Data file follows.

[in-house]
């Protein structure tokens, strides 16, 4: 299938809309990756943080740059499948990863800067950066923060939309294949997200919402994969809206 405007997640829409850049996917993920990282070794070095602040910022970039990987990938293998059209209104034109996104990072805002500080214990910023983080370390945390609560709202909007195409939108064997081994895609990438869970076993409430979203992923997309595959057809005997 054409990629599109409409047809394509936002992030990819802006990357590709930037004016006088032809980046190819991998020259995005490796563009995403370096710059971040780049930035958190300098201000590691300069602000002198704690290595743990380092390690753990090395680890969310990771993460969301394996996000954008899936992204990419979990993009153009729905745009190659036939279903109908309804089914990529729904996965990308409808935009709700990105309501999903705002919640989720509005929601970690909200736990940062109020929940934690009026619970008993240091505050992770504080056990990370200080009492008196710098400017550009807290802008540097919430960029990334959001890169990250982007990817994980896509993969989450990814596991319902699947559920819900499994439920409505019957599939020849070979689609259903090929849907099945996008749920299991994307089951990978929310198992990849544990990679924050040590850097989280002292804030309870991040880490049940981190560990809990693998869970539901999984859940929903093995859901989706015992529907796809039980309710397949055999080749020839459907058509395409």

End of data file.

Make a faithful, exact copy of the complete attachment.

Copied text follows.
[in-house]
């Protein structure tokens, strides 16, 4: 299938809309990756943080740059499948990863800067950066923060939309294949997200919402994969809206 405007997640829409850049996917993920990282070794070095602040910022970039990987990938293998059209209104034109996104990072805002500080214990910023983080370390945390609560709202909007195409939108064997081994895609990438869970076993409430979203992923997309595959057809005997 054409990629599109409409047809394509936002992030990819802006990357590709930037004016006088032809980046190819991998020259995005490796563009995403370096710059971040780049930035958190300098201000590691300069602000002198704690290595743990380092390690753990090395680890969310990771993460969301394996996000954008899936992204990419979990993009153009729905745009190659036939279903109908309804089914990529729904996965990308409808935009709700990105309501999903705002919640989720509005929601970690909200736990940062109020929940934690009026619970008993240091505050992770504080056990990370200080009492008196710098400017550009807290802008540097919430960029990334959001890169990250982007990817994980896509993969989450990814596991319902699947559920819900499994439920409505019957599939020849070979689609259903090929849907099945996008749920299991994307089951990978929310198992990849544990990679924050040590850097989280002292804030309870991040880490049940981190560990809990693998869970539901999984859940929903093995859901989706015992529907796809039980309710397949055999080749020839459907058509395409």